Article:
Pirates of the Caribbean: The Curse of the Black Pearl (2003)


Twas once a skeptic to the quality of the film now am a believer that Disney can still trot out quality films. My Mea Culpa was to assume that even with such a cast as Geoffrey Rush and Johnny Depp aboard that this would be a stinker, but once more I was wrong. Gore Verbinski who did an excellent directing job in the recent thriller “The Ring” conveys the true spirit of swashbuckling films in “Pirates of the Caribbean”, a film that is very reminiscent of the old Errol Flynn Pirate epics that stunned audiences in the early 1900’s in its truest essence; the swashbuckling film genre is dead only recently being brought to the screen with the bland “Cutthroat Island” a film that had style but little substance.

When a young boy washes up on a military ship and taken in, he’s discovered as a pirate by the feisty young Elizabeth Swanna (Keira Knightley) daughter of Commodore Swann; years later Will Hunter is grown and is a local blacksmith, Swann is now an aristocrat, and sleazy mysterious pirate Jack Sparrow is back on land. After attempting to steal a boat he’s jailed and witnesses a group of pirates ravage the village and kidnap Elizabeth; now he and the young Will Hunter must form an uneasy partnership and journey to save Elizabeth while she must stay alive long enough, engaging in a battle of wits with the evil Captain Barbossa who wants her for mysterious reasons. Johnny Depp gives an excellent scene stealing Oscar nominated performance as the rebel pirate Jack Sparrow, and Geoffrey Rush the evil Captain Barbossa, two men who can act circles around any actor in Hollywood.

Along with these two fine actors are Orlando Bloom who plays gallant, fearless, hero Will Turner, and teen heartthrob Keira Knightley who proves why she’s a looker and can act too. There’s this feeling of magic of adventure that doesn’t often resonate to the audience from the screen and I was excited to discover what might awaited me in this adventure that never eases up. It manages to create style while staying true to the old adventure films of yore. Along with the motif there’s stunning visuals with battleships blazing, villages that are so small but look so large and landscapes that will involve the audience all the way to the ending. There’s also a heaping helpful of well choreographed sword fighting scenes for the movie lover to feast on. We get an old fashioned swashbuckling film of the old days, a genre that needs much re-generating and this might be the film to bring it back from the grave.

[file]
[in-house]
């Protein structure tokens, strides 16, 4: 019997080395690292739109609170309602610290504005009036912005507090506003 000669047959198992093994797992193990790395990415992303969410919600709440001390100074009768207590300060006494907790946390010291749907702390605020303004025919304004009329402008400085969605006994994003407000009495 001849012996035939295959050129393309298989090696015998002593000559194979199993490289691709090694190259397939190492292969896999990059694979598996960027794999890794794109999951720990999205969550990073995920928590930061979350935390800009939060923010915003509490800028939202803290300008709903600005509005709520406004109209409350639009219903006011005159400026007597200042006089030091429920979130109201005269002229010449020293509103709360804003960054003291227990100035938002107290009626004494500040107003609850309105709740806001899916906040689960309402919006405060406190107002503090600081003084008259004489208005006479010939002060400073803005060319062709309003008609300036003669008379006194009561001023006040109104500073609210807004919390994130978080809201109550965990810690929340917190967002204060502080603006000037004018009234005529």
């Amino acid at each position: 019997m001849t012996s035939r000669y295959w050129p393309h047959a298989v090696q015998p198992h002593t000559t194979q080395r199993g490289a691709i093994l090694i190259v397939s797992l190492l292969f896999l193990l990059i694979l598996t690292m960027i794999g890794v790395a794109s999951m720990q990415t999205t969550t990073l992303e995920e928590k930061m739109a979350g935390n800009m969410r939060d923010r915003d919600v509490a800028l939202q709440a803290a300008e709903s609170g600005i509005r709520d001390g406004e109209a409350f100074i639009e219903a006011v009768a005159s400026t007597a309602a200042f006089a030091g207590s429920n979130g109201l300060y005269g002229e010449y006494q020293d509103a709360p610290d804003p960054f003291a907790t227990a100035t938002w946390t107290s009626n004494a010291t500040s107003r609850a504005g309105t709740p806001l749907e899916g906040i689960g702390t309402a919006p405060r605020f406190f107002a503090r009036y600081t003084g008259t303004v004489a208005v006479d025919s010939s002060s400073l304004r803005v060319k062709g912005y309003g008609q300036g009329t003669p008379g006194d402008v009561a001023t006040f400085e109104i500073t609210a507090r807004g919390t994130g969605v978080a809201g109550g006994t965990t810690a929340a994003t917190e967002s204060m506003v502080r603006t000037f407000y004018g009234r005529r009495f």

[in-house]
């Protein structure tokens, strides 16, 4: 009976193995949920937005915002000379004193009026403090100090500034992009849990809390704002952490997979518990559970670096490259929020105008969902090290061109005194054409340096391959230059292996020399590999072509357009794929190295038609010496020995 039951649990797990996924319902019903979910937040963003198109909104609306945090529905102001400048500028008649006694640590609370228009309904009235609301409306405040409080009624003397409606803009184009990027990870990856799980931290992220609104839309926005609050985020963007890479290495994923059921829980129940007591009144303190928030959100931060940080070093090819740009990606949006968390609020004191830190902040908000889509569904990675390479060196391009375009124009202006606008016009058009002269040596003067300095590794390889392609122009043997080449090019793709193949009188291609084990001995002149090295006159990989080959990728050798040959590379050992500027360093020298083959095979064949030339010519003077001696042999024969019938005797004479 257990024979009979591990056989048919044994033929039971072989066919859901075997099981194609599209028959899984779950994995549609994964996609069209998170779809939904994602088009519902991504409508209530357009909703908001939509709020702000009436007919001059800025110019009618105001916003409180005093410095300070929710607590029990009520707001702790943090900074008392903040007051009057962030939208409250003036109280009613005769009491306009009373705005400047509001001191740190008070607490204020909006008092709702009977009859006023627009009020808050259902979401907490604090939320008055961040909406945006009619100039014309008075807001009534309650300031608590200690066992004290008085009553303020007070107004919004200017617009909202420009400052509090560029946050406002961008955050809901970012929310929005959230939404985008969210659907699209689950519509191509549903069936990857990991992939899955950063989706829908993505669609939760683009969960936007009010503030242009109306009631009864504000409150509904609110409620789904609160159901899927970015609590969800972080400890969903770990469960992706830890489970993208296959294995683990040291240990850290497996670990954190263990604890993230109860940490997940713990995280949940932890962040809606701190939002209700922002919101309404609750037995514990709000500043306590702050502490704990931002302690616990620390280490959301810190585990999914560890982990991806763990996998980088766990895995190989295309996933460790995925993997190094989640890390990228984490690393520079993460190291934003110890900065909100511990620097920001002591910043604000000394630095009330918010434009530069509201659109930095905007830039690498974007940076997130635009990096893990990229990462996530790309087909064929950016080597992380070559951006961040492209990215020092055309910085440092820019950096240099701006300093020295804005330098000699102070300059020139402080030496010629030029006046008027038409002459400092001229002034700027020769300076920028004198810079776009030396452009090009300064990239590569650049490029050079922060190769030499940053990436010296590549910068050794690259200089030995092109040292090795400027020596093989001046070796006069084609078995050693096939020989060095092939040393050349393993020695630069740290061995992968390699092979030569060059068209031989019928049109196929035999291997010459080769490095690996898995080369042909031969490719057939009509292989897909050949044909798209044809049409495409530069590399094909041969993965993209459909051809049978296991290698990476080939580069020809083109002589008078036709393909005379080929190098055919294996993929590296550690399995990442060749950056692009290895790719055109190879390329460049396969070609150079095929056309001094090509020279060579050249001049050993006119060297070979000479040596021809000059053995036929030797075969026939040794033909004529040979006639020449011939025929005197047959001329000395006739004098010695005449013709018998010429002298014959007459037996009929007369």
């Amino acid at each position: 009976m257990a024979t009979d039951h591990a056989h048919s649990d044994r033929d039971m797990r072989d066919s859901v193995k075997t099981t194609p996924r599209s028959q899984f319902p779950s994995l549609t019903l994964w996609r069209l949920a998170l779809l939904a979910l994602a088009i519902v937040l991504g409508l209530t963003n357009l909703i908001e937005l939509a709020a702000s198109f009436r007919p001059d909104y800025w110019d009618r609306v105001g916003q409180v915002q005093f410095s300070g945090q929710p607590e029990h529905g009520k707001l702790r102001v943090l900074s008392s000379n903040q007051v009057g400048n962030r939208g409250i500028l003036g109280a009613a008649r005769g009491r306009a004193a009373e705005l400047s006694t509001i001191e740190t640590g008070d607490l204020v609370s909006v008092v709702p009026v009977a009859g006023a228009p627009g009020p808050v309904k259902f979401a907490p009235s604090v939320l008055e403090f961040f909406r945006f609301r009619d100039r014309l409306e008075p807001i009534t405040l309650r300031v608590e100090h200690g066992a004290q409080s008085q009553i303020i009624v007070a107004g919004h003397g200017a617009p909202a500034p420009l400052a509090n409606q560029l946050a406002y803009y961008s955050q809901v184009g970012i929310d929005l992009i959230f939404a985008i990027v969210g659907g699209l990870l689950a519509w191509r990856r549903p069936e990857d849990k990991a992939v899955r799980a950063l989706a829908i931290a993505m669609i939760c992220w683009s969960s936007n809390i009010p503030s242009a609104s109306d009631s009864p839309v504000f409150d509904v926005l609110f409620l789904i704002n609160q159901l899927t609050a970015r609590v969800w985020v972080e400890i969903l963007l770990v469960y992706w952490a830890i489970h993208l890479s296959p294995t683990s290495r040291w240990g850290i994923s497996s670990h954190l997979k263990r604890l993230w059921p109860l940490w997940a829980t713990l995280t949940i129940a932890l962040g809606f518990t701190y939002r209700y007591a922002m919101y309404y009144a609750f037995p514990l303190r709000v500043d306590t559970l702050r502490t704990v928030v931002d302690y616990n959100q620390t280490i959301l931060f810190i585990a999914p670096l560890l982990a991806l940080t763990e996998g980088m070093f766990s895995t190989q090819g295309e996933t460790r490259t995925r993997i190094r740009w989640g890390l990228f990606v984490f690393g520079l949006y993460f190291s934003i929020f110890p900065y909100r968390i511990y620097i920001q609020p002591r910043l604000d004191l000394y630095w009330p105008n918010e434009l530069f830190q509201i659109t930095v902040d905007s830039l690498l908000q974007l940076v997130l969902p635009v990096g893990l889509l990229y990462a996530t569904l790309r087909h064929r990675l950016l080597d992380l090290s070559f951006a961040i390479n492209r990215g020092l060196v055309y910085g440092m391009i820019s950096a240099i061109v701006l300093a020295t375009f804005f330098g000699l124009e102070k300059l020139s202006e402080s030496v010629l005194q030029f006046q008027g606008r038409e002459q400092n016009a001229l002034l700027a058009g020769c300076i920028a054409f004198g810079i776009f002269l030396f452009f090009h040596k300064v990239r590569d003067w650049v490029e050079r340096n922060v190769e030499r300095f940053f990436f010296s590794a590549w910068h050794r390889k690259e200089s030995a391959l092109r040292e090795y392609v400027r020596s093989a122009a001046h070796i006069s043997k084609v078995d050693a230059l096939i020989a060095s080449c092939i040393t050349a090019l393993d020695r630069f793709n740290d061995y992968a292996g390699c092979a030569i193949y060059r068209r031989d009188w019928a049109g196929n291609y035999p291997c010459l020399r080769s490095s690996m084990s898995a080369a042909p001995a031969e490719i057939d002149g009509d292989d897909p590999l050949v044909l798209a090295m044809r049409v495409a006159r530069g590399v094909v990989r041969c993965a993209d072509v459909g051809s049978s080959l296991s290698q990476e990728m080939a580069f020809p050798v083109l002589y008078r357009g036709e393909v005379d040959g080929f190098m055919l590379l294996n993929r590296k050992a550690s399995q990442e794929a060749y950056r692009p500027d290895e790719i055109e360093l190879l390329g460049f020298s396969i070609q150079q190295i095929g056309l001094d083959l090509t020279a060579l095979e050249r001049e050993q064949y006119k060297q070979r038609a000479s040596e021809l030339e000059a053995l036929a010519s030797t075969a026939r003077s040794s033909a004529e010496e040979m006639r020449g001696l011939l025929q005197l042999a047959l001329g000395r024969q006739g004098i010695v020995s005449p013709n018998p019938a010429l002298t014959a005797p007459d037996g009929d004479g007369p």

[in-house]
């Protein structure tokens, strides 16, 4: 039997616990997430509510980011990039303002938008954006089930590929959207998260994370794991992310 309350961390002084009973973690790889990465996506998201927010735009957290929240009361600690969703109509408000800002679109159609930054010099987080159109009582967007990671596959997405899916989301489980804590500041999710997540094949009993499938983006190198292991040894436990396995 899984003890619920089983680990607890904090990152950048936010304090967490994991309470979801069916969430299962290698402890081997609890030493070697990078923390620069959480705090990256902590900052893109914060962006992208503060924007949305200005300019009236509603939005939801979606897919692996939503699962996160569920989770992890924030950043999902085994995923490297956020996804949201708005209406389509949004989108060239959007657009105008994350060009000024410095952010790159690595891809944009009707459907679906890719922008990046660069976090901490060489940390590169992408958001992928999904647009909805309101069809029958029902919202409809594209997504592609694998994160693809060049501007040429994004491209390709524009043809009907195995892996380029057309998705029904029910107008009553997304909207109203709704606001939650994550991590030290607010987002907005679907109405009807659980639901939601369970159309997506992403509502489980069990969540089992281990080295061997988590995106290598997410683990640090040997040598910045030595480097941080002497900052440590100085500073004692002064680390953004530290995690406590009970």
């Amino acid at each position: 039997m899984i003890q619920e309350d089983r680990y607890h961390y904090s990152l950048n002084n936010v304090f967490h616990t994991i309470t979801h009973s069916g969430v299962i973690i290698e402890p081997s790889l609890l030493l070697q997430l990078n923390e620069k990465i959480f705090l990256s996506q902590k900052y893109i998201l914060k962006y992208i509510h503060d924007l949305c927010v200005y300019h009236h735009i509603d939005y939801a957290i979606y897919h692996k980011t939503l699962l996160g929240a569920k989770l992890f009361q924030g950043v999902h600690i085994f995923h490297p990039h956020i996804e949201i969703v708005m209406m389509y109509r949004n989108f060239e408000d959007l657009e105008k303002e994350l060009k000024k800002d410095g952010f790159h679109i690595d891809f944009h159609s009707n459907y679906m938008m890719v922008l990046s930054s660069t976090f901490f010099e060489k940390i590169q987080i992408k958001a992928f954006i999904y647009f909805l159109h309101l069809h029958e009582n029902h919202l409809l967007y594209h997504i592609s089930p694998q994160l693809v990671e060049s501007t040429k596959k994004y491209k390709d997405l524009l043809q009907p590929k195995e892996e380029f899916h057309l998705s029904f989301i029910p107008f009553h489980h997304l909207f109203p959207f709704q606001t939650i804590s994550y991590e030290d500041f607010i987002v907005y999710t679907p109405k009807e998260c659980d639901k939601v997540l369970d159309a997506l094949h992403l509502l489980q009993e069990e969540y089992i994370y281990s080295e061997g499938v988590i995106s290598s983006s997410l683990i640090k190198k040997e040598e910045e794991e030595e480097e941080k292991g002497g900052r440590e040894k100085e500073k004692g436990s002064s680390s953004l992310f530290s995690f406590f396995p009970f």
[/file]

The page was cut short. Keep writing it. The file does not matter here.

Also, look for small but great roles from Jack Davenport from “Coupling” as Commodore Norrington and Mackenzie Crook from “The Office” who plays google eyed sailor Ragetti. By the time we’ve seen all the exploits of Jack Sparrow we’ve had enough by the second hour, but “Pirates of the Caribbean” tends to go on way too long. Maybe if they’d cut about fifteen minutes this would have been tolerable, but it continues even after the final plot resolution has been finished. “Pirates of the Caribbean” takes you back the good ol’ days of Errol Flynn, and this brought me way back. Entertaining, exciting, and engrossing with a genuine feel of adventure along with excellent performances, this is truly worth watching.